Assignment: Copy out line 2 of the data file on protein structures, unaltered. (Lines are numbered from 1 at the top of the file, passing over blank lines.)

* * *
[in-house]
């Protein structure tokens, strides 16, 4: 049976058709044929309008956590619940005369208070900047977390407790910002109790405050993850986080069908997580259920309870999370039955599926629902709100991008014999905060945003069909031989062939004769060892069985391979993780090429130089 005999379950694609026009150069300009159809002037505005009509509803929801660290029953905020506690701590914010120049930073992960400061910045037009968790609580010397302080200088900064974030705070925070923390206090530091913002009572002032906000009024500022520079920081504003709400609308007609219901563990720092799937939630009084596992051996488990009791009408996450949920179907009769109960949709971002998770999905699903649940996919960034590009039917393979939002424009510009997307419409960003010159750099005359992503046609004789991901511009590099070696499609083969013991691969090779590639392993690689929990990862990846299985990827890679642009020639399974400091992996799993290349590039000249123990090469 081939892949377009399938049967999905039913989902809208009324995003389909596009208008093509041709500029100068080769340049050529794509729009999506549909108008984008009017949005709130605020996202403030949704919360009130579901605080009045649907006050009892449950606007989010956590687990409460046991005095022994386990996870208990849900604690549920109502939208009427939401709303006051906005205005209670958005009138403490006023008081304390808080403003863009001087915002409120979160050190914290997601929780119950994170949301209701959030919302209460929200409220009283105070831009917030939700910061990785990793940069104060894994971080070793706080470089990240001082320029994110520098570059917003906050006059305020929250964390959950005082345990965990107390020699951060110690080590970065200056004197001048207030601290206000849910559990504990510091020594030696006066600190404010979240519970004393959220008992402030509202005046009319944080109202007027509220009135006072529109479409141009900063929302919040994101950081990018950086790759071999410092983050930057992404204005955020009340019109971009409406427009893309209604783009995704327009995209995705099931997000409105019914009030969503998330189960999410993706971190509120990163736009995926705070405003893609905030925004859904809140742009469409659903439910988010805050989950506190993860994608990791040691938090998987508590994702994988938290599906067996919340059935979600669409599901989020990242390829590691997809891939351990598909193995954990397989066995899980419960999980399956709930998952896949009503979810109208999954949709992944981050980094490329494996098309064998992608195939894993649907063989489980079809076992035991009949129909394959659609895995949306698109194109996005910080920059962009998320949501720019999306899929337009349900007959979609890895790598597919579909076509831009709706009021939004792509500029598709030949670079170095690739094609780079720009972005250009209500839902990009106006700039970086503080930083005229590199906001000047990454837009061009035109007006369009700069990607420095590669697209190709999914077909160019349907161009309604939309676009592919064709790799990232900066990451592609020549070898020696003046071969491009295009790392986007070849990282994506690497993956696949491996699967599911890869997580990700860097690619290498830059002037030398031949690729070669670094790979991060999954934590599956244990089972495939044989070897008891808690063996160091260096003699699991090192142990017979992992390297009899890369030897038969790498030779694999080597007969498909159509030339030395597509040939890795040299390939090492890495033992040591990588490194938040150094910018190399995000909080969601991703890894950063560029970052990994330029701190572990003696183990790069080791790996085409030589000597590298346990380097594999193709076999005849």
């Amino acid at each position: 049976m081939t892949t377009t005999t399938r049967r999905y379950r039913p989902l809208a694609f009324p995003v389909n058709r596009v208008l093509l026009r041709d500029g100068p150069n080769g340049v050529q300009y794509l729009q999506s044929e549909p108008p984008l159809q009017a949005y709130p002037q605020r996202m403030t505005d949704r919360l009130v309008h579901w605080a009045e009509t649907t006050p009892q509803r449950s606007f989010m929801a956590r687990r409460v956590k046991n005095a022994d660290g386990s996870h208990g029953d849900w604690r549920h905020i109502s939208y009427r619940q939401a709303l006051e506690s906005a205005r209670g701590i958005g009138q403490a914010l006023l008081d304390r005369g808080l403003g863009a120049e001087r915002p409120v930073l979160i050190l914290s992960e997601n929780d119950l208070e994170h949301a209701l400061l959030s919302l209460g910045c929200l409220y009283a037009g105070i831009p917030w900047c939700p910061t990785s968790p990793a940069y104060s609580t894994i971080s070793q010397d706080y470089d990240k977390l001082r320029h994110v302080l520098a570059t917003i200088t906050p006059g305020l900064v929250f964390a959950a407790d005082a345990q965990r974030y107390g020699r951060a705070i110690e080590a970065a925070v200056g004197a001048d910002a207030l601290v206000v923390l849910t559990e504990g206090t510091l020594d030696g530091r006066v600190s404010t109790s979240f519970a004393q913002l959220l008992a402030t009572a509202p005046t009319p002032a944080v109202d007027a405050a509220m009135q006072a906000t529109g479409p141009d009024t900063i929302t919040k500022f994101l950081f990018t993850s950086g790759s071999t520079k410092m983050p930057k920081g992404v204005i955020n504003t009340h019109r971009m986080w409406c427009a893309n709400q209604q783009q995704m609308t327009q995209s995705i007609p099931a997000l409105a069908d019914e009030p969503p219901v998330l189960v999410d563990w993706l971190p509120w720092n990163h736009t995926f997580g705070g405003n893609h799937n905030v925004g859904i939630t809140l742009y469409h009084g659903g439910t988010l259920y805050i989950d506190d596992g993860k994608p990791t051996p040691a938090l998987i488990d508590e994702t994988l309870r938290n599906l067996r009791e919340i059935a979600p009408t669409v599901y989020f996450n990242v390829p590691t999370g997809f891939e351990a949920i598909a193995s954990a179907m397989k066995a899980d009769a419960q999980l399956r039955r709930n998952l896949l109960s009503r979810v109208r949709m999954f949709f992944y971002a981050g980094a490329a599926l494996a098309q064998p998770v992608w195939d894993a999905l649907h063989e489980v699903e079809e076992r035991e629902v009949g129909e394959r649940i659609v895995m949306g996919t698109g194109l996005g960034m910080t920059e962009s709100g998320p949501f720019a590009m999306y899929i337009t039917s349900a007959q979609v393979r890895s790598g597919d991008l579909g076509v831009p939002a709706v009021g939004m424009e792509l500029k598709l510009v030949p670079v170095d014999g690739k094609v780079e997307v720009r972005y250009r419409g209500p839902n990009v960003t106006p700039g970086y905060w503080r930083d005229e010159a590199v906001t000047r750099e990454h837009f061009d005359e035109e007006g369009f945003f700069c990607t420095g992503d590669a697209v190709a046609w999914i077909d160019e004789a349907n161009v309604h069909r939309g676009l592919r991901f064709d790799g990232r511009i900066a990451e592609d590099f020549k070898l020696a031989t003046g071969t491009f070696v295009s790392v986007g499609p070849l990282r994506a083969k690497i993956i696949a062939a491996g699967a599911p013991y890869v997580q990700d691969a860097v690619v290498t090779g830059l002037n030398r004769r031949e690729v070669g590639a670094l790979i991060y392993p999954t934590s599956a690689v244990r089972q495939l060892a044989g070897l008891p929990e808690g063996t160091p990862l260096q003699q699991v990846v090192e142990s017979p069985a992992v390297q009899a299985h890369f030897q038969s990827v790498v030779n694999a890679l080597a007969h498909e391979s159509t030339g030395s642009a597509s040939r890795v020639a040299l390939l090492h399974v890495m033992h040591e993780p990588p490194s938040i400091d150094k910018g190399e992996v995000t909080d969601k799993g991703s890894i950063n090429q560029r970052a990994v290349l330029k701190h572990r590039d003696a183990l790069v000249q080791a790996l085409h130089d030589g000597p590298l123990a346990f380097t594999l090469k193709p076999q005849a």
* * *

């Protein structure tokens, strides 16, 4: 049976058709044929309008956590619940005369208070900047977390407790910002109790405050993850986080069908997580259920309870999370039955599926629902709100991008014999905060945003069909031989062939004769060892069985391979993780090429130089 005999379950694609026009150069300009159809002037505005009509509803929801660290029953905020506690701590914010120049930073992960400061910045037009968790609580010397302080200088900064974030705070925070923390206090530091913002009572002032906000009024500022520079920081504003709400609308007609219901563990720092799937939630009084596992051996488990009791009408996450949920179907009769109960949709971002998770999905699903649940996919960034590009039917393979939002424009510009997307419409960003010159750099005359992503046609004789991901511009590099070696499609083969013991691969090779590639392993690689929990990862990846299985990827890679642009020639399974400091992996799993290349590039000249123990090469 081939892949377009399938049967999905039913989902809208009324995003389909596009208008093509041709500029100068080769340049050529794509729009999506549909108008984008009017949005709130605020996202403030949704919360009130579901605080009045649907006050009892449950606007989010956590687990409460046991005095022994386990996870208990849900604690549920109502939208009427939401709303006051906005205005209670958005009138403490006023008081304390808080403003863009001087915002409120979160050190914290997601929780119950994170949301209701959030919302209460929200409220009283105070831009917030939700910061990785990793940069104060894994971080070793706080470089990240001082320029994110520098570059917003906050006059305020929250964390959950005082345990965990107390020699951060110690080590970065200056004197001048207030601290206000849910559990504990510091020594030696006066600190404010979240519970004393959220008992402030509202005046009319944080109202007027509220009135006072529109479409141009900063929302919040994101950081990018950086790759071999410092983050930057992404204005955020009340019109971009409406427009893309209604783009995704327009995209995705099931997000409105019914009030969503998330189960999410993706971190509120990163736009995926705070405003893609905030925004859904809140742009469409659903439910988010805050989950506190993860994608990791040691938090998987508590994702994988938290599906067996919340059935979600669409599901989020990242390829590691997809891939351990598909193995954990397989066995899980419960999980399956709930998952896949009503979810109208999954949709992944981050980094490329494996098309064998992608195939894993649907063989489980079809076992035991009949129909394959659609895995949306698109194109996005910080920059962009998320949501720019999306899929337009349900007959979609890895790598597919579909076509831009709706009021939004792509500029598709030949670079170095690739094609780079720009972005250009209500839902990009106006700039970086503080930083005229590199906001000047990454837009061009035109007006369009700069990607420095590669697209190709999914077909160019349907161009309604939309676009592919064709790799990232900066990451592609020549070898020696003046071969491009295009790392986007070849990282994506690497993956696949491996699967599911890869997580990700860097690619290498830059002037030398031949690729070669670094790979991060999954934590599956244990089972495939044989070897008891808690063996160091260096003699699991090192142990017979992992390297009899890369030897038969790498030779694999080597007969498909159509030339030395597509040939890795040299390939090492890495033992040591990588490194938040150094910018190399995000909080969601991703890894950063560029970052990994330029701190572990003696183990790069080791790996085409030589000597590298346990380097594999193709076999005849």